Fascinating new research has put scientists on the cusp of developing a potential new blood test for migraines.
Certain Fats a Marker for Migraines in Women
The blood test would be based on a small study that suggests women who get migraines have different levels of certain fats in their blood than women who don’t get migraines.
Currently, patients are diagnosed with migraines on the basis of the symptoms they report, said study author Dr. B. Lee Peterlin, of the Johns Hopkins University School of Medicine in Baltimore.
“In other words, there is no biomarker or blood test that can help us to differentiate” people who get migraines from those who do not, she said.
Lipid Study Focuses on Women with Episodic Migraines
In the study, the researchers tested the women’s blood samples for a class of lipids that had previously been shown to play a role in regulating energy balance and inflammation, according to the study.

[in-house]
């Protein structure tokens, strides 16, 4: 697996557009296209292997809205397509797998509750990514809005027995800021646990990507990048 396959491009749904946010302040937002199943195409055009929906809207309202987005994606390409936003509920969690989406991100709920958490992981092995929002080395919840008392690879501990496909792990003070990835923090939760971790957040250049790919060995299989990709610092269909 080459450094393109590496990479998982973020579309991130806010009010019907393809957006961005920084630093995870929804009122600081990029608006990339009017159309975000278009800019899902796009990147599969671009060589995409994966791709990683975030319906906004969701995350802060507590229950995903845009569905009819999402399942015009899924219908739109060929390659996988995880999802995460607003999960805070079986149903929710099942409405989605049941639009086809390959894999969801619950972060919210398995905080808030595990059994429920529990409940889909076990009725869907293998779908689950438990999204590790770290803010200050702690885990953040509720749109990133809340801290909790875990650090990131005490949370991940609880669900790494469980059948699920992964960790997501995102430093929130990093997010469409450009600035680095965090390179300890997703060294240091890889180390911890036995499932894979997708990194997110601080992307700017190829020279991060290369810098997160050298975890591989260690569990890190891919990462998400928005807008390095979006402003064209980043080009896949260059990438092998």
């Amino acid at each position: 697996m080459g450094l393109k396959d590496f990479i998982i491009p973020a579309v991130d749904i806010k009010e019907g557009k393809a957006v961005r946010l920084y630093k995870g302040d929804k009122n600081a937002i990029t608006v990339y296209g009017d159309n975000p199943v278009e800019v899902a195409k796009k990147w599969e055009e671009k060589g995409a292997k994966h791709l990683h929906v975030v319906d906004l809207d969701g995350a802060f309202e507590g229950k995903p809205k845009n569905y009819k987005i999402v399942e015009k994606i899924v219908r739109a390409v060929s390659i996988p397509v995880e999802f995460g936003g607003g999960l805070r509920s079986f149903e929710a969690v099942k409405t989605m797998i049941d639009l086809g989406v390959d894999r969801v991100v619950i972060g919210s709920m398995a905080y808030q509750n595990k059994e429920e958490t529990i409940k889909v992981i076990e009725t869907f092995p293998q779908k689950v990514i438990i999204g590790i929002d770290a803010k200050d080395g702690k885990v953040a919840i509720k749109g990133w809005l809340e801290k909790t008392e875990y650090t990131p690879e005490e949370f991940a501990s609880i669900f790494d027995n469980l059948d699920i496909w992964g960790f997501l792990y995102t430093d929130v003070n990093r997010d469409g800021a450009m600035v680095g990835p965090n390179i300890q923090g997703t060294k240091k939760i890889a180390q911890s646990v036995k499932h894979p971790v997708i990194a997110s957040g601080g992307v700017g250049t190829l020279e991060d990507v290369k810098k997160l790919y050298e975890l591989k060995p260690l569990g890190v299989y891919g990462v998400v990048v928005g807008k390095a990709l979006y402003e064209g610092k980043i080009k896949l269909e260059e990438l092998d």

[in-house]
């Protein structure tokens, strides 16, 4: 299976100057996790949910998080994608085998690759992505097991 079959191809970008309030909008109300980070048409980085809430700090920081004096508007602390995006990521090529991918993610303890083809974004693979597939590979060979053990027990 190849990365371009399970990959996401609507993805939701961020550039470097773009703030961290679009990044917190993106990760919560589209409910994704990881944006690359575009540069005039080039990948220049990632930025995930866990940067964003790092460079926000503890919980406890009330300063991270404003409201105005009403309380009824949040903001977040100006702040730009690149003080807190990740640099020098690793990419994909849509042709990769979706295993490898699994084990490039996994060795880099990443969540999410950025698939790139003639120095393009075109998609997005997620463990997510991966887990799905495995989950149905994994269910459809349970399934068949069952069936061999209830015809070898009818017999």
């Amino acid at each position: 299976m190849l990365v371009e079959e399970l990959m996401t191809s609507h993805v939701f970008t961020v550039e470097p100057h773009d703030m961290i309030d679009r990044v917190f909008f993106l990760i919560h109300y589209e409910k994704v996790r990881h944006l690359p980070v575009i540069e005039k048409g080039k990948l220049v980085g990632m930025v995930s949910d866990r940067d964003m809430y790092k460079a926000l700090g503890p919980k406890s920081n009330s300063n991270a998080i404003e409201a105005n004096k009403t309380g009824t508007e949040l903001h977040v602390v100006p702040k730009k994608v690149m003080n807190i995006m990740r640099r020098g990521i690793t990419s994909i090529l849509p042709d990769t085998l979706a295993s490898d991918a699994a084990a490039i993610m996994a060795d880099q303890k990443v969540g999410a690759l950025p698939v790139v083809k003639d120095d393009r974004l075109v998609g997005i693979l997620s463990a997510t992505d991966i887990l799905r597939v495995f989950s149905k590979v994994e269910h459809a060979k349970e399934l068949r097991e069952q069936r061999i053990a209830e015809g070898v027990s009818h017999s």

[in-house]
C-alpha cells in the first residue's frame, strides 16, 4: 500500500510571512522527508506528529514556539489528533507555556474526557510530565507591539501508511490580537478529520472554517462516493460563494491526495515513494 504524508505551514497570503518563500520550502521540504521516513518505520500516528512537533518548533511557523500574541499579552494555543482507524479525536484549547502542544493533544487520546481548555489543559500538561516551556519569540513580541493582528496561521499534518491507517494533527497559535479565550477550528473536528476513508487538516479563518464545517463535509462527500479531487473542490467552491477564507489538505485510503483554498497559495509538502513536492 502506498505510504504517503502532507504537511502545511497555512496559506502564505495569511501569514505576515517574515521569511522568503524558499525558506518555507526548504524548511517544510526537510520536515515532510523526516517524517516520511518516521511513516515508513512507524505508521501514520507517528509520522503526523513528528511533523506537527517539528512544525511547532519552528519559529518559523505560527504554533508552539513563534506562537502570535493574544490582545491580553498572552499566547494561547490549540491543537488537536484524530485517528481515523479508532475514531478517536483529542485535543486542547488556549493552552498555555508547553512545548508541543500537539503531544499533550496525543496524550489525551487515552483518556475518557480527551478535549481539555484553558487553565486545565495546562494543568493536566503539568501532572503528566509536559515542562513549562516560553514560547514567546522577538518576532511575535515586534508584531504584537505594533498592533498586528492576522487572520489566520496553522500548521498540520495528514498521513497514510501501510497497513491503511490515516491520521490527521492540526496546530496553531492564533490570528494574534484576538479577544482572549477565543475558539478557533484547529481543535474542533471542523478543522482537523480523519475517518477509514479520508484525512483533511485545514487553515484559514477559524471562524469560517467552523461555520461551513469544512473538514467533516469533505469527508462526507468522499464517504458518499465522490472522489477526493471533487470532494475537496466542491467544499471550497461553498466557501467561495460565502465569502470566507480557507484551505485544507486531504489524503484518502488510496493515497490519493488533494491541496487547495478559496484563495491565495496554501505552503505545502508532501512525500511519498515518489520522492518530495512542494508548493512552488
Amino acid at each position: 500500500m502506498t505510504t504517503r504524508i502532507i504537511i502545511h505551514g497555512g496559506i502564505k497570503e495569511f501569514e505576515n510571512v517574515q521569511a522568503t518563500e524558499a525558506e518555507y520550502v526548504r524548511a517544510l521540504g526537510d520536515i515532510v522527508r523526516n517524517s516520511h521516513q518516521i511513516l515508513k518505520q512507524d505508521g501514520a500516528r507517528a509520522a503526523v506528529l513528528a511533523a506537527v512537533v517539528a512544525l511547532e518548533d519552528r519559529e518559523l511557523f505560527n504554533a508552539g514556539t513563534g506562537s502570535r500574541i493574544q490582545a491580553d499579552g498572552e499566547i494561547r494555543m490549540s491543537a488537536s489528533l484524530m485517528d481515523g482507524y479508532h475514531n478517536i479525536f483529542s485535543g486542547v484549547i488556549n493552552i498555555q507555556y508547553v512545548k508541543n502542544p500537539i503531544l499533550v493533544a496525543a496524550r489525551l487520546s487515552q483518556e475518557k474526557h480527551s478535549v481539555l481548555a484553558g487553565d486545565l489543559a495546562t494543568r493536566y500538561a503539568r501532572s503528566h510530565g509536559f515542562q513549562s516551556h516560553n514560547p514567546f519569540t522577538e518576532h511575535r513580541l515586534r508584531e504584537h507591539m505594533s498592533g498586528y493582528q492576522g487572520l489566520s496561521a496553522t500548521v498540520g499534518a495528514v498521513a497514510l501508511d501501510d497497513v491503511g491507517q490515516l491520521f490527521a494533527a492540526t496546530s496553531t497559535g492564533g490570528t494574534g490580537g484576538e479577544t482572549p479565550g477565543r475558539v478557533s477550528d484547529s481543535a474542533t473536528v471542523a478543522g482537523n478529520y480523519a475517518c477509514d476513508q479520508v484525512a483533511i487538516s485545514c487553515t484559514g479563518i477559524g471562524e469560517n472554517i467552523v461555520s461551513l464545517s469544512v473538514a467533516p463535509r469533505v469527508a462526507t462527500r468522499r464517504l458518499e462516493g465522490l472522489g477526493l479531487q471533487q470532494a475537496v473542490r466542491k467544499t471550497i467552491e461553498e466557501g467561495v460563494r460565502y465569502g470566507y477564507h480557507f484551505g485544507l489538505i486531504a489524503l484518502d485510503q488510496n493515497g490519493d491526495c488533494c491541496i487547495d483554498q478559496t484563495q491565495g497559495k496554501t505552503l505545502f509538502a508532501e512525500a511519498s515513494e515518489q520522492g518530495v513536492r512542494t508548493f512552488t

The investigators found that the levels of lipids called ceramides were lower in the women with episodic migraines than in the women who did not have any headaches. It also turned out that women’s risk of migraines increased with higher levels of two types of a different lipid, called sphingomyelin.
These results suggest that the lipids examined in the study may be involved in causing migraines.
Scientists say they hope further lipid research in women will lead to a blood test that will diagnosis patients with migraines.
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